Believing that the children are the future is absolutely useless unless you acknowledge that they are also the Here and Now.
So many times, we as adults impose this kind of ‘you must be this old to count’ standards on our children, or at any rate the children we run across in whatever sphere.
As a teacher, there are roughly 1600 children in my sphere. That’s a lot of children and my sphere is frequently painfully overpopulated. But being that up close and personal with so many kids from so many contexts gives me such a great opportunity to watch multiple stories unfold and the one thing that it makes me want to do is scream to all the parents of the world: YOUR CHILD IS THE NOW, DAMMIT.
Your child is THE RIGHT NOW.
We need to stop raising our young as if they are giants in slumber who will matter ONE DAY
Who will rise up ONE DAY
Whose worth will chip in ONE DAY
Who will be held accountable for their actions and choices ONE DAY
Because from the very minute that these children drew breath, it became our responsibility to remind them daily of their worth, their value and their potential. Not for some far off day, but for TODAY. I mean, “far off day”??? Kids don’t even do far off MINUTES. Tell a 2 year old to “give mommy one second,” and you just told him “hold on until FOREVER.” Tell a 5 year old the party is ‘tomorrow’ and you’ve just told him it’s next never-ever-ever. Tell a teenager he can get the car when you get home, and you’ve just told him, “Cancel your plans, take off your party clothes, you’ll never get the car and p.s. you’ll probably die alone.”
What is this ‘future’ of which we speak?
They don’t know. And sometimes I wonder if we really think WE do.
When you teach a child, deliberately or as a by product of parenting choices, that he or she has to wait for some indefinite ‘later’ to do or to understand or to BECOME, then we can build a if not ‘kill’ then “cripple” switch into their functioning that can be turned on by so many things, and turned off by very few.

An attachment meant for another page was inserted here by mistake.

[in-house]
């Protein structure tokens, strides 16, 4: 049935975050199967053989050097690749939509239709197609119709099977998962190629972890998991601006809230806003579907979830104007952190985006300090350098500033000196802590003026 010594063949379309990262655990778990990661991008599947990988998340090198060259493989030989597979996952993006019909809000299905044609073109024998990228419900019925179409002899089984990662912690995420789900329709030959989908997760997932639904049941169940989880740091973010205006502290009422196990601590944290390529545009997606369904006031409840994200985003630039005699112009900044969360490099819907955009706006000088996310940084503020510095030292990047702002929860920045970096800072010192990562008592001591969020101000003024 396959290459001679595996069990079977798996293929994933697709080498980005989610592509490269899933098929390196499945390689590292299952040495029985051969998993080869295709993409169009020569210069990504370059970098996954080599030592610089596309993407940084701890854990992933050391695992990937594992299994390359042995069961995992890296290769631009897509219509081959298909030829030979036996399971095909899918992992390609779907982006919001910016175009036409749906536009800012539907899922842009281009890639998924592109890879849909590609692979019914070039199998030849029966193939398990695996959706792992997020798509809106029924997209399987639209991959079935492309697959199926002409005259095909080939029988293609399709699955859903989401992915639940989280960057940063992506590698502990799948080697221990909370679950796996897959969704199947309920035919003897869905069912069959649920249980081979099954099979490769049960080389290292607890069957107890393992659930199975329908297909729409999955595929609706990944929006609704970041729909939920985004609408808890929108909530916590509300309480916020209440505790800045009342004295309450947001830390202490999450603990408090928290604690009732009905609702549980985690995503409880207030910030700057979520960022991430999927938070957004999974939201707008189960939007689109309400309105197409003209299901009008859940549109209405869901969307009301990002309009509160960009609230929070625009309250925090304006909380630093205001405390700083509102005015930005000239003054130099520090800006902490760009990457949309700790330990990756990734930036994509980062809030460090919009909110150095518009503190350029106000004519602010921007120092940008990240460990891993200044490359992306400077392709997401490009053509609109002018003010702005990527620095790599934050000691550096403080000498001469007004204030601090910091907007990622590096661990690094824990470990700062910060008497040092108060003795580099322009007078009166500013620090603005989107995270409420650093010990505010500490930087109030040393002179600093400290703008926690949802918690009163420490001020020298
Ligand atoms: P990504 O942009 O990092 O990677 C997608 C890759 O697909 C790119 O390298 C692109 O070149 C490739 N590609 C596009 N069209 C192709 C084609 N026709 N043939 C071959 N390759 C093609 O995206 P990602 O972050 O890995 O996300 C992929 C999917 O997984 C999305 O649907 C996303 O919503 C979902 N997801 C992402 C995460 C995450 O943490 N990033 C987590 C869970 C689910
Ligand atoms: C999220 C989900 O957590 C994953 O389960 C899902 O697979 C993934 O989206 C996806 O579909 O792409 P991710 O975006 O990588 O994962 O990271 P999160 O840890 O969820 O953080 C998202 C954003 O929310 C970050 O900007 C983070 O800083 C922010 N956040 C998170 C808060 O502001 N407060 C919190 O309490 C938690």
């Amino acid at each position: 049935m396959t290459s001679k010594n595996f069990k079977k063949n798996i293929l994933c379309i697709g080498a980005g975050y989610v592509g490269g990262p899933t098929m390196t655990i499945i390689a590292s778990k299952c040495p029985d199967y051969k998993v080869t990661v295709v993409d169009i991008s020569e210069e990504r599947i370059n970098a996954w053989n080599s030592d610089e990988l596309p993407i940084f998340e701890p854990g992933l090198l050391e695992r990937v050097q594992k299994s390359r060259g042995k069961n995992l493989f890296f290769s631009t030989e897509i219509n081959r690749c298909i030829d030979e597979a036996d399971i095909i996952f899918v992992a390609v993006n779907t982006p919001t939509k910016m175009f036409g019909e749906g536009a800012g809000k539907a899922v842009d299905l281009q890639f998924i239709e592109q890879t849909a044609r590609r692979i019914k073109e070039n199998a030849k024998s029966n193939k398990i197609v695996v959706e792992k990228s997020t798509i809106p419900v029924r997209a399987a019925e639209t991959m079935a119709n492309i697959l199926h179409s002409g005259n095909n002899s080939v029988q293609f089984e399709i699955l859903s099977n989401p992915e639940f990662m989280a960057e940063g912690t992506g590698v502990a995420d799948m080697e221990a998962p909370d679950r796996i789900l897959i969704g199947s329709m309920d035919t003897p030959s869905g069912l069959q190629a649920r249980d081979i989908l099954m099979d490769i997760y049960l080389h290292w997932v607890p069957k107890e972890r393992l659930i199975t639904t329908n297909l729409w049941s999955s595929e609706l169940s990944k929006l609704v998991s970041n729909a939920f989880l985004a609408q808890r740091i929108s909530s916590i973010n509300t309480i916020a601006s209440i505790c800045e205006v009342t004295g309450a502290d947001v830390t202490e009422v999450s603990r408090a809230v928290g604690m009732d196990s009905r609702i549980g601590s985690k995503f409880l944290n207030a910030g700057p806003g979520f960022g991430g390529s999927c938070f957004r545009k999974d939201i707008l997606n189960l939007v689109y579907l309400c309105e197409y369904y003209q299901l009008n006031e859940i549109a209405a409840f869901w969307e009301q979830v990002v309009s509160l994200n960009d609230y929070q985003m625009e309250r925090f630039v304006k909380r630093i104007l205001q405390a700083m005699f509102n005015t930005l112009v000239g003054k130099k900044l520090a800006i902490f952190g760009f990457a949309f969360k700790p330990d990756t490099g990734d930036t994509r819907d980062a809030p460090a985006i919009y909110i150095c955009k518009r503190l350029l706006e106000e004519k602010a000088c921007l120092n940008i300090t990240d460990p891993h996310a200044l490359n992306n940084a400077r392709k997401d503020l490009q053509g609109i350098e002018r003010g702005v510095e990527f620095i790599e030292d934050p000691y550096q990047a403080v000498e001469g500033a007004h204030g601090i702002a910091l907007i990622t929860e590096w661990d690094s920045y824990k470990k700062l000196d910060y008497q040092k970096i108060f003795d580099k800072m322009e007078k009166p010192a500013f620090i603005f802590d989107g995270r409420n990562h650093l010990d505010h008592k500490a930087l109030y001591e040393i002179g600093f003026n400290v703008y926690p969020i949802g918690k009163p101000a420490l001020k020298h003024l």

Now I’m not talking about ignoring the future, and living short sightedly. There are definitely things we have to do as parents with a long term view that kids simply won’t “get” until they are in fact older. But not everything needs to be on that slow burner. And I’m not talking about permitting your child to do anything that he or she desires and sending them smoking, drugging, and orgying their way into the sunset either.
I’m talking about allowing them room to fly with the requisite flip side of room to fail.
I understand the parental urge to surge up between child and disaster, and of course we must do our best to protect them. Just not too much. There are so many studies now that talk about the over-sanitizing of our children’s environments leading to them having a compromised immunity. And I can’t help but think that that can apply to so many areas of our children’s lives.
I’m not saying feed them poop on a platter. What I am saying is that maybe dirt isn’t that bad, so maybe sometimes we let them grab a cookie without a bio-hazard grade hose down.
Maybe they fall and we let them clamber back up without calling in the SWAT team to figure out which playground brat pushed little Lisa down.
Maybe they forget to do an assignment and we just pick them up after detention instead of pulling an all-nighter so that we can hand a well-rested Junior a scale model of the Eiffel Tower made entirely out of hairpins and despair.